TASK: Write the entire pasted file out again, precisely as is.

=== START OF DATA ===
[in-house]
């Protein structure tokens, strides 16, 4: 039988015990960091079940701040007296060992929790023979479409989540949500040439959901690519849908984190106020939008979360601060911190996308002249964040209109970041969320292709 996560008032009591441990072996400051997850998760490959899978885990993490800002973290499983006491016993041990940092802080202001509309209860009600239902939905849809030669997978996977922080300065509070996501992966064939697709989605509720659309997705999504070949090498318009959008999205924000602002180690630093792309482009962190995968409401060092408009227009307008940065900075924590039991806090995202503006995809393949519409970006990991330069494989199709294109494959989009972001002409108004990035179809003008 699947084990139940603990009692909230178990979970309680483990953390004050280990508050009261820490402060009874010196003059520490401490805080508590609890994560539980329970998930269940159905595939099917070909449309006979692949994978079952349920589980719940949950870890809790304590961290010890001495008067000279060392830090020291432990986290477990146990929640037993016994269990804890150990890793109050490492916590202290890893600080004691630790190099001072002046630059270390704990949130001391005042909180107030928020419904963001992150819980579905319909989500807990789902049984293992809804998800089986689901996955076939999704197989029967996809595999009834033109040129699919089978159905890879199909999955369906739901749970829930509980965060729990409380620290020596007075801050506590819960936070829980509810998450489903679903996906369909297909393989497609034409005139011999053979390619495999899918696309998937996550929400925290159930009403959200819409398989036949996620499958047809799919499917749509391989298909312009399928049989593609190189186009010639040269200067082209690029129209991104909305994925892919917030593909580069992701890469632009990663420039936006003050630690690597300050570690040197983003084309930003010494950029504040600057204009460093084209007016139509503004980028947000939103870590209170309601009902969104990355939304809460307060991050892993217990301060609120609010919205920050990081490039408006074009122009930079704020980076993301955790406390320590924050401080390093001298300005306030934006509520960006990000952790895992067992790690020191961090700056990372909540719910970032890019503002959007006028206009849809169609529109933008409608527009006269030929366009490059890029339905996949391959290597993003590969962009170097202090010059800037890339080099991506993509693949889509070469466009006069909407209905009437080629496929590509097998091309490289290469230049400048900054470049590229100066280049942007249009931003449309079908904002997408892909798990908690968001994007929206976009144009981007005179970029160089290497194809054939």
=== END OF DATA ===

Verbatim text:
[in-house]
């Protein structure tokens, strides 16, 4: 039988015990960091079940701040007296060992929790023979479409989540949500040439959901690519849908984190106020939008979360601060911190996308002249964040209109970041969320292709 996560008032009591441990072996400051997850998760490959899978885990993490800002973290499983006491016993041990940092802080202001509309209860009600239902939905849809030669997978996977922080300065509070996501992966064939697709989605509720659309997705999504070949090498318009959008999205924000602002180690630093792309482009962190995968409401060092408009227009307008940065900075924590039991806090995202503006995809393949519409970006990991330069494989199709294109494959989009972001002409108004990035179809003008 699947084990139940603990009692909230178990979970309680483990953390004050280990508050009261820490402060009874010196003059520490401490805080508590609890994560539980329970998930269940159905595939099917070909449309006979692949994978079952349920589980719940949950870890809790304590961290010890001495008067000279060392830090020291432990986290477990146990929640037993016994269990804890150990890793109050490492916590202290890893600080004691630790190099001072002046630059270390704990949130001391005042909180107030928020419904963001992150819980579905319909989500807990789902049984293992809804998800089986689901996955076939999704197989029967996809595999009834033109040129699919089978159905890879199909999955369906739901749970829930509980965060729990409380620290020596007075801050506590819960936070829980509810998450489903679903996906369909297909393989497609034409005139011999053979390619495999899918696309998937996550929400925290159930009403959200819409398989036949996620499958047809799919499917749509391989298909312009399928049989593609190189186009010639040269200067082209690029129209991104909305994925892919917030593909580069992701890469632009990663420039936006003050630690690597300050570690040197983003084309930003010494950029504040600057204009460093084209007016139509503004980028947000939103870590209170309601009902969104990355939304809460307060991050892993217990301060609120609010919205920050990081490039408006074009122009930079704020980076993301955790406390320590924050401080390093001298300005306030934006509520960006990000952790895992067992790690020191961090700056990372909540719910970032890019503002959007006028206009849809169609529109933008409608527009006269030929366009490059890029339905996949391959290597993003590969962009170097202090010059800037890339080099991506993509693949889509070469466009006069909407209905009437080629496929590509097998091309490289290469230049400048900054470049590229100066280049942007249009931003449309079908904002997408892909798990908690968001994007929206976009144009981007005179970029160089290497194809054939």